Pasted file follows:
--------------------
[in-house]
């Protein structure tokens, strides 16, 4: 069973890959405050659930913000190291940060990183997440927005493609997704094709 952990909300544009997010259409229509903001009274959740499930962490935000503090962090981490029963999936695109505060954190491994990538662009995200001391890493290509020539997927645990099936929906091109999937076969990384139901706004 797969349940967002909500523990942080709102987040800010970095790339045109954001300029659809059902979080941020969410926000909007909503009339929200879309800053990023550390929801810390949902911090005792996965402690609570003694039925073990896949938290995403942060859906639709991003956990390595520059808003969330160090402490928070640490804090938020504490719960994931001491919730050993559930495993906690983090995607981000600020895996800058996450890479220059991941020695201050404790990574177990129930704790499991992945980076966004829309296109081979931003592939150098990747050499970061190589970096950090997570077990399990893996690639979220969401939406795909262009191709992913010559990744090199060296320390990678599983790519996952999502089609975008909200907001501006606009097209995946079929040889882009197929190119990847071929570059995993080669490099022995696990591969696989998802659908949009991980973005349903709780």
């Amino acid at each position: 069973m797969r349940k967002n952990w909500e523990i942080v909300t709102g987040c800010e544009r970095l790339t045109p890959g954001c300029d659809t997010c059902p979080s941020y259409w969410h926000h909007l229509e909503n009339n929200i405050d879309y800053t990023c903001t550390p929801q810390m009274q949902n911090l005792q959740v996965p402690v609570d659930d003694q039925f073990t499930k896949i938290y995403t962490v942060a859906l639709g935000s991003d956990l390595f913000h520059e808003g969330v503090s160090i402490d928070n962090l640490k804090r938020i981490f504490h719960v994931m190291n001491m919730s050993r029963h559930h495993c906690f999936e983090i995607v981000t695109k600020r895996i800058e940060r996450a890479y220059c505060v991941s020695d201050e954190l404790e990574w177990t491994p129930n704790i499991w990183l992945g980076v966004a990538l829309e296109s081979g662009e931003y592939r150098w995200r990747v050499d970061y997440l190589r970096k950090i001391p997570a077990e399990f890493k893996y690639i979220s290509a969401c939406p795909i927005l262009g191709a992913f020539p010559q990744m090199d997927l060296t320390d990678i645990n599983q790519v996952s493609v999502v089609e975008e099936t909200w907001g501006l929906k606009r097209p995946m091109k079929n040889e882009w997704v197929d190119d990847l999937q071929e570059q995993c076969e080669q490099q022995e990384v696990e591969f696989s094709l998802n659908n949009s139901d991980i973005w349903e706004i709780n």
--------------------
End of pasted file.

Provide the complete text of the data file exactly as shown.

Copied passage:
[in-house]
């Protein structure tokens, strides 16, 4: 069973890959405050659930913000190291940060990183997440927005493609997704094709 952990909300544009997010259409229509903001009274959740499930962490935000503090962090981490029963999936695109505060954190491994990538662009995200001391890493290509020539997927645990099936929906091109999937076969990384139901706004 797969349940967002909500523990942080709102987040800010970095790339045109954001300029659809059902979080941020969410926000909007909503009339929200879309800053990023550390929801810390949902911090005792996965402690609570003694039925073990896949938290995403942060859906639709991003956990390595520059808003969330160090402490928070640490804090938020504490719960994931001491919730050993559930495993906690983090995607981000600020895996800058996450890479220059991941020695201050404790990574177990129930704790499991992945980076966004829309296109081979931003592939150098990747050499970061190589970096950090997570077990399990893996690639979220969401939406795909262009191709992913010559990744090199060296320390990678599983790519996952999502089609975008909200907001501006606009097209995946079929040889882009197929190119990847071929570059995993080669490099022995696990591969696989998802659908949009991980973005349903709780």
């Amino acid at each position: 069973m797969r349940k967002n952990w909500e523990i942080v909300t709102g987040c800010e544009r970095l790339t045109p890959g954001c300029d659809t997010c059902p979080s941020y259409w969410h926000h909007l229509e909503n009339n929200i405050d879309y800053t990023c903001t550390p929801q810390m009274q949902n911090l005792q959740v996965p402690v609570d659930d003694q039925f073990t499930k896949i938290y995403t962490v942060a859906l639709g935000s991003d956990l390595f913000h520059e808003g969330v503090s160090i402490d928070n962090l640490k804090r938020i981490f504490h719960v994931m190291n001491m919730s050993r029963h559930h495993c906690f999936e983090i995607v981000t695109k600020r895996i800058e940060r996450a890479y220059c505060v991941s020695d201050e954190l404790e990574w177990t491994p129930n704790i499991w990183l992945g980076v966004a990538l829309e296109s081979g662009e931003y592939r150098w995200r990747v050499d970061y997440l190589r970096k950090i001391p997570a077990e399990f890493k893996y690639i979220s290509a969401c939406p795909i927005l262009g191709a992913f020539p010559q990744m090199d997927l060296t320390d990678i645990n599983q790519v996952s493609v999502v089609e975008e099936t909200w907001g501006l929906k606009r097209p995946m091109k079929n040889e882009w997704v197929d190119d990847l999937q071929e570059q995993c076969e080669q490099q022995e990384v696990e591969f696989s094709l998802n659908n949009s139901d991980i973005w349903e706004i709780n």